John walked the two mile journey home with pride swelling in his chest. He hadn't felt this good since he first began college. The sun felt great beaming down on his back with joy. He held his hands casually in his pockets as he walked along, gravel crunching underfoot as he made his way towards the great white beach house. For a man of 25, someone would think that John lived alone and on his own. This wasn't the case. Naturally, his parents being over-protective, offered him free room and board during his college years as long has he graduated with a major in medicine. He soulfully agreed. His feet found a change in the underfoot tone as he exchanged different types of earth. His feet were now scuffing against smooth concrete up the walkway to the enormous beach house. He didn't realize, but a small grin had overcome his gentle face. Dimples cornered the soft pink rolls that were his lips, a smile discreet yet revealing plastered his face. The walkway was shorter than he ever imagined it to be, and before he knew it, he had reached the door and twined his fingers around the elegant handle. John pushed the door forward to unveil the beauty of the beachhouse. The front room always seemed to bring out a cooler illusion with all turquoise couches, white walls, and mixtures of blues and greens coordinating with the scene of the family room. His mother was sprawled out on the L-shaped sofa, holding a martini in her right hand, completely clashing with the atmosphere. "Hi Mom." John greeted, tossing his keys on the glass table behind the twin chairs side by side. "Hello darling, have a seat!" She replied, obviously drunk with her slurred words. He smiled. "Nah, I'll go up to my room. What's for dinner?" Just as he asked, his stomach rumbled with anger. "The Johnson's have invited us to their barbeque and a bit of hot tubbing. They said I should stay off my feet." She said, taking a long casual drag from the clear liquid. "For once, I think they're giving you good advice. I wouldn't be going anywhere in your condition.." John teased. "Oh Johnny boy... Let your mother get a little thrashed. Go to your room." She waved him off with a proper hand he'd never recognized all of his childhood. He shook his head and took a left turn to the stair case, climbing each step slowly and deliberately as he viewed all the dozens of picture frames crowding the walls. He stopped at about the seventh step as he gazed into the picture frame of when he and his older sister were in the backyard of their first house, playing with wiggly worms. His face broke out into a full-on smile. He remembered shortly after the picture was taken that his sister Marie dared him to eat the grey lively worm. And he did. "John! John! Look what I found!" His nephew Spencer said as he held up a magazine high in the air, expecting the world to see it. John suddenly felt sick. It was a magazine nobody should look at, especially not a five-year old. His sister was going to beat the crap out of him if she ever found out. "Spencer, um...Spencer, we need to put that back where you found it, okay? I believe I told you not to go in my room without permission?" John scolded. "I'm sowy Johnathan, but Nana told me I could play with your cars. One wolled under the bed and I found this." John smacked his forehead with his palm. He probably had scarred the kid for life. "Gimme that!" John said snatching the deceitful magazine from the child's small hands. He stomped up the rest of the stairs, Spencer on his tail like a lost puppy. " Why did you pick it up in the first place?" John said irratated. "I saw boobies." His childish voice rang out through the whole house. "Could you keep it down??" John hushed him. The little boy's face softened and drooped with sadness. "I was just answering your queston." He blabbed, sticking out his lower lip. "You mean question?" "That's what I said!" He declared. John rolled his eyes. "Now, you promise not to tell Mommy about this?" John pleaded. "Pwomis." He lisped. "Alright. I forgive you." He said, opening the door to his room which was cool and nice. John probably had the most average room in the entire house. He didn't care about the extensive decoration because this was only his room during the summer and then it was back home and back to school. He glanced around the small space with the queen size bed with the blue plaid comforters and wooden dressers and desk. His laptop was sitting crooked atop the finished oak, shining a black screen. The air conditioner was buldging out the window, blowing the dark curtains out like a fat man. "Now put it back where you found it and get ready for dinner." John said, lightly spanking the child's baggy pants with a smile. He was really a cute kid, his mousy mop of brown hair sheilded his eyes and brown freckles dotted his nose. He squatted down, putting the magazine back nicely under his bed and getting back up to leave the room. John watched him and shook his head, closing the door. He could just barely hear the light pitter-patter of steps receeding down. John viewed himself in the mirror. A different shirt might do. He made his way to the dresser across the room. His shoes lightly clunking on the hard wood floor. Pulling open the first drawer, he saw all sorts of colors of shirts. Some blue, some red, mostly white, and a little pinch of brown was thrown into the collage. He randomly pulled out a shirt, which happened to be a brownish maroon color with black buttons all the way down the front. It was dressy enough for the Johnsons'. He peeled off his shirt, uncovering his hard earned abs and puffing chest. He glanced over at the mirror and did a serious model look, examining his body and flexing a manly muscle. He inwardly laughed at himself and pulled the brown shirt over his head, carefully unbuttoning the first three and grabbing the silver chain from the top of his dresser. All he needed to do was gel his hair, pop in a mint, and he'd be ready for the traditional barbeque at the next door neighbors. Everybody was ready ( and sober ) by six o'clock sharp. Spencer had his tangled hair combed, teeth brushed, and clothes changed into a pair of swimming trunks and a white T-shirt. John's mother dressed up fancy for the occasion, always wanting to look better than everyone else in her fitted white dress. His sister was more of a laid back lady wearing a pair of stylish jeans and a cotton hooded jacket. And it was last that John's father, Marcus, got dressed in a classy get-up of tan slacks and a Hawaiian short sleeved polo. Everyone made their short distance to the Johnson's home just 100 feet away from the gargantuan beach house. Everyone was greeted with a neighborly hug except for John who didn't get one from the Johnson's youngest daughter Katie. She was too shy to hardly look at him, so he put his arm around her and gave her a friendly noogie. She smiled, but didn't look him in the eye. John had no clue what her problem was. The smoky flavor of the air was a succulent as the ribs themselves. Tender and juicy smothered in honey-barbeque with a side of Jo-jo fries. Everyone licked every bit they could off of their fingers before taking another bite. John glanced at Katie who was using a fork ever so properly. She was behaving very strange. The Katie he knew would talk with her mouth full of food, pass gas whenever she felt like it, and always went tubing with him, having a great time. Now that she had turned 13, everything was changing about her. "So how was school this year Katie?" John asked her, looking her right in the eye where she definitely didn't feel comfortable. "It was fine." She said shortly, staring down at her plate with the crispy fries. "I haven't seen you in a year, give me details." He probed. "I had my first boyfriend." She said with no expression. "Oh, how is he?" John asked. "Fine." "So Marcus, I hear the new settlement is going over well?" Mr. Johnson asked, taking the awkward air away from his daughter. "Just fine, all merry. We bought out this new land where a tornado swept out an entire farmer's community back in 1987. It's been abandoned ever since." John's father said, clearing his throat before he began. "Oh... I heard about that. Every person killed, it's a shame..." The conversation dragged on and on. All about work and school and more work. John was getting quite bored and grabbed more fries onto his plate. There was small bit of silence before the giddy Mrs. Johnson spoke up. "Oh dear! I forgot the fruit salad!" She said, getting up from the table outside by the hot tub. "What time are we hot tubbing?" John asked. "Oh yes, probably in about another half hour or so. After Ginny's famous fruit salad." Mr. Johnson said with a loving smile to his wife who had just came out with the large tupper-ware bowl of the supposed delicious fruit salad. John couldn't hardly stand another bite. With a delayed time of forty-five minutes later, everyone got into bathing suits and jumped into the steaming and bubbling cauldron of a hot tub. John let the hot water engulf his body and layed back to relax. Most of everyone else did except for John's father and Mr. Johnson who were talking about the ever-unenjoyable politics. Marcus and David had completely different views of what was right and wrong. One year, their differences had resulted in a whole summer of booby-traps and attempts to kill one another. The war soon ended with the help of the wives stepping in and pointing out each of their husband's immaturities. John began to get drowsy hearing the drawling voices of everyone around him and the hot water taking in his body. His body drifted farther and farther away from his mind of each word that the two families spoke. His neck was getting hot and his head was getting clouded up with dreams and images of certain things. His last thought before he completely fell asleep was his date tomorrow with, what he figured, was the prettiest girl...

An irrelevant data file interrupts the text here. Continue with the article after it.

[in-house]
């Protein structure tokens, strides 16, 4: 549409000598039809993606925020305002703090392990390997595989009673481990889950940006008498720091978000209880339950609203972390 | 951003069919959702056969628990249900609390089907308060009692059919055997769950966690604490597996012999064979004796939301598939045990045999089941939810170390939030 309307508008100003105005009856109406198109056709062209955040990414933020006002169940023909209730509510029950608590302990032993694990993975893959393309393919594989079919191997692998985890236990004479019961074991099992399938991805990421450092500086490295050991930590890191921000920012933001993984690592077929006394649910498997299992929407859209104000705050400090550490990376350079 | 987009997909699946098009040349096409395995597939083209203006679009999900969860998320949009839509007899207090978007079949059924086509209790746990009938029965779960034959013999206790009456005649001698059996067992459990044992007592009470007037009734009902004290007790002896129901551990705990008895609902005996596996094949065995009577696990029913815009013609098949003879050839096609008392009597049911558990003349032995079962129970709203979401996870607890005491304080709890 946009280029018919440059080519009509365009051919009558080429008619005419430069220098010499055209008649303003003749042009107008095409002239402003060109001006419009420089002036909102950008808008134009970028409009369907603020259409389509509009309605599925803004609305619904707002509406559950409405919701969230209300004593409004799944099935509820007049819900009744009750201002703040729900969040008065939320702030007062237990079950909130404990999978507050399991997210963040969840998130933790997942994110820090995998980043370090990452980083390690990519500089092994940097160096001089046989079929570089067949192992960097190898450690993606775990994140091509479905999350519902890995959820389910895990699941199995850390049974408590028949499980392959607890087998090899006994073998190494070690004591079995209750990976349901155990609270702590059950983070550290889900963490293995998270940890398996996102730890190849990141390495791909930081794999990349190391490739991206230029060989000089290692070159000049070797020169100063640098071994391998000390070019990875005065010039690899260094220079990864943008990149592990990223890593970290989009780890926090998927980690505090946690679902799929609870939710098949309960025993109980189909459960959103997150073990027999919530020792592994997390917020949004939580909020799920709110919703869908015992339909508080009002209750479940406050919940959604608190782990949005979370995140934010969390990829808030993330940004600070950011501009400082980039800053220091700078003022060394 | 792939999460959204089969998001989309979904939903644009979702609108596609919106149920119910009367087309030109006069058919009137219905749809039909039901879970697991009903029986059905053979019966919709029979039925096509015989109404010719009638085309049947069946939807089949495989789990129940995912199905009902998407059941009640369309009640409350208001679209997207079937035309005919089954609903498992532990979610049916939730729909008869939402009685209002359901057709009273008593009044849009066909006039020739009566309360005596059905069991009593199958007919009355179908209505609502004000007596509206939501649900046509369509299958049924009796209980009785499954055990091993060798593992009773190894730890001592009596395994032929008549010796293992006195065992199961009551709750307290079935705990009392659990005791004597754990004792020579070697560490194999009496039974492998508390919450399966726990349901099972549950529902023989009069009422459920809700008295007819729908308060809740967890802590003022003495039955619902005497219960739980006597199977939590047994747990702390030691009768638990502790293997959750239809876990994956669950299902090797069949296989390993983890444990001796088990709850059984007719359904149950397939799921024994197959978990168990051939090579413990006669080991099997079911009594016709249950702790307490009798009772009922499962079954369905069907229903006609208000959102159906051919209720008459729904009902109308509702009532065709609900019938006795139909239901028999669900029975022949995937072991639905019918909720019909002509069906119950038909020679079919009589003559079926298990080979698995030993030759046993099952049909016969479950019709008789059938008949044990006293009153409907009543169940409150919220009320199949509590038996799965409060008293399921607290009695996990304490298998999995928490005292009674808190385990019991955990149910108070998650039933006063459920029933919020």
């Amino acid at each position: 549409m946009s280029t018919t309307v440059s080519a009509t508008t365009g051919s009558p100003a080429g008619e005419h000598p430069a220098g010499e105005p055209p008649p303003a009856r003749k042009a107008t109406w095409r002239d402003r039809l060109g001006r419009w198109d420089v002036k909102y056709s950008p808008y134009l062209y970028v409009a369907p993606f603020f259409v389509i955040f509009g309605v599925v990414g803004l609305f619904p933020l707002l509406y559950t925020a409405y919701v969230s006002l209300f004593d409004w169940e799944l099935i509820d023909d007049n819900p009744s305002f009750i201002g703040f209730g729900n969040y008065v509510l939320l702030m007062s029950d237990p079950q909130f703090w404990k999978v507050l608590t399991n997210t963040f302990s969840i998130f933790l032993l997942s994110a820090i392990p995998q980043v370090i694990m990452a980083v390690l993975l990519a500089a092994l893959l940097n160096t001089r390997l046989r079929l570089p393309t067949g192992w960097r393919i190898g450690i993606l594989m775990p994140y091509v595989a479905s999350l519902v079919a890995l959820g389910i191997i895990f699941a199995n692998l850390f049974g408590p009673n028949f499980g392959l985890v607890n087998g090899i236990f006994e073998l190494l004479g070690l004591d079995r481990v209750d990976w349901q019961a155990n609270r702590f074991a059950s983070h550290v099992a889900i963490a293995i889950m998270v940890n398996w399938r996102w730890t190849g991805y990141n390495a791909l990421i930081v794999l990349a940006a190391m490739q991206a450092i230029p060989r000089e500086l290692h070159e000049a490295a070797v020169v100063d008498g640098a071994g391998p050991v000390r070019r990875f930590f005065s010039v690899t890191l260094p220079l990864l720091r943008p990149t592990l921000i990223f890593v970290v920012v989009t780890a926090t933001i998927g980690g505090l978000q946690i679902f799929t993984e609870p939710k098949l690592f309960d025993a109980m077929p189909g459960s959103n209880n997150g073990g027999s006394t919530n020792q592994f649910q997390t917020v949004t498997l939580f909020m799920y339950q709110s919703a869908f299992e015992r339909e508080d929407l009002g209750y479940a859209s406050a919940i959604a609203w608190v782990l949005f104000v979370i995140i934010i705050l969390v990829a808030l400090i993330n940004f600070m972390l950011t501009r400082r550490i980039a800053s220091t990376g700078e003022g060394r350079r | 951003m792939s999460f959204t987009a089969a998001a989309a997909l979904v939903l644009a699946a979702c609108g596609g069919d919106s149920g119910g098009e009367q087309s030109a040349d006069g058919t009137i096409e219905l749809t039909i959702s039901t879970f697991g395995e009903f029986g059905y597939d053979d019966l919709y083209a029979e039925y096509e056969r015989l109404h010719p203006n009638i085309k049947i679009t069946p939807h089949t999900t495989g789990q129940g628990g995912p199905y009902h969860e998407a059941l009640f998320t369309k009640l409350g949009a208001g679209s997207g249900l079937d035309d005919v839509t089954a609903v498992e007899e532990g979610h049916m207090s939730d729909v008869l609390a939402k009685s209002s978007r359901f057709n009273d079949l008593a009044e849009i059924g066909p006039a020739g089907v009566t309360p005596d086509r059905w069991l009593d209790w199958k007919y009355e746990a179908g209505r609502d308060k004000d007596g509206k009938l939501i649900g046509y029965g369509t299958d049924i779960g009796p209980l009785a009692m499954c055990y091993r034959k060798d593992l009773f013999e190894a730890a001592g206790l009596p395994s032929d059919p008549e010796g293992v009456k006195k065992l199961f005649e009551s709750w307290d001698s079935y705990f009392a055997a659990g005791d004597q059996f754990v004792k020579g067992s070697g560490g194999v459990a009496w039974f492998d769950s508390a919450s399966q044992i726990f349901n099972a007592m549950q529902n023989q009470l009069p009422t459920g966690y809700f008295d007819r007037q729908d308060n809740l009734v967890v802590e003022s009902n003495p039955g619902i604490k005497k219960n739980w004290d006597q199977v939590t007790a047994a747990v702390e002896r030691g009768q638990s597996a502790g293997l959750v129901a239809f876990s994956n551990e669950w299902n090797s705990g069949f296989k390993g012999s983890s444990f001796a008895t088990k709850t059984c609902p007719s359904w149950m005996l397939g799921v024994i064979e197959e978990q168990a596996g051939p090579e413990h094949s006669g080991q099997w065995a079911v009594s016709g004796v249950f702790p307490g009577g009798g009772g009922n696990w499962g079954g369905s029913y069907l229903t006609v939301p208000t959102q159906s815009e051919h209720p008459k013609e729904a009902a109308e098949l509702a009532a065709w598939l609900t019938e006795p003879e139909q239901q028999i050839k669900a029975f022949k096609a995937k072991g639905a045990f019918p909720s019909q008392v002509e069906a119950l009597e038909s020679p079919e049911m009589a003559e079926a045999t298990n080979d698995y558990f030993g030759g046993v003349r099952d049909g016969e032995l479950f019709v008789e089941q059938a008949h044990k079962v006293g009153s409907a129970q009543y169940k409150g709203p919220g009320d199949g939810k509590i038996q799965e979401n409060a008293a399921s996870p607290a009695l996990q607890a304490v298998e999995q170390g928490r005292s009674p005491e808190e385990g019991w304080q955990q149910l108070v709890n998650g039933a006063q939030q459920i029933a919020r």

I imagine a life With no more harsh words that irritate the skin. No more settlements to end with a knife. In a game of hate, no one wins. In this painting I am dreaming, Each stroke giving meaning. Beauty through each mixed running hue, Till finally I found the part that is you. A beautiful work of art, Caught by the eyes of few. Eyes clasping and never finding thought to part, But only if the world knew.. A gentle touch to add a blush, Softly dabbing with life's brush. Painting a picture for my eyes to see, Painting life's picture of who I'm going to be. Some pink to add life to the nights, A tad of orange for the sunlit days. Some blue for after our fights, A little green to make up in special ways. There are those mistakes, Most people in your life are fakes. But its the flaws in a work of the heart, That makes everything beautiful, pulls together what was apart. In the end as you set down your brush, You look at your painting but was it what you had in mind? Every detail drawn out and paint with great lush, But in the end, you'll always feel it wasn't enough, there's always more to find...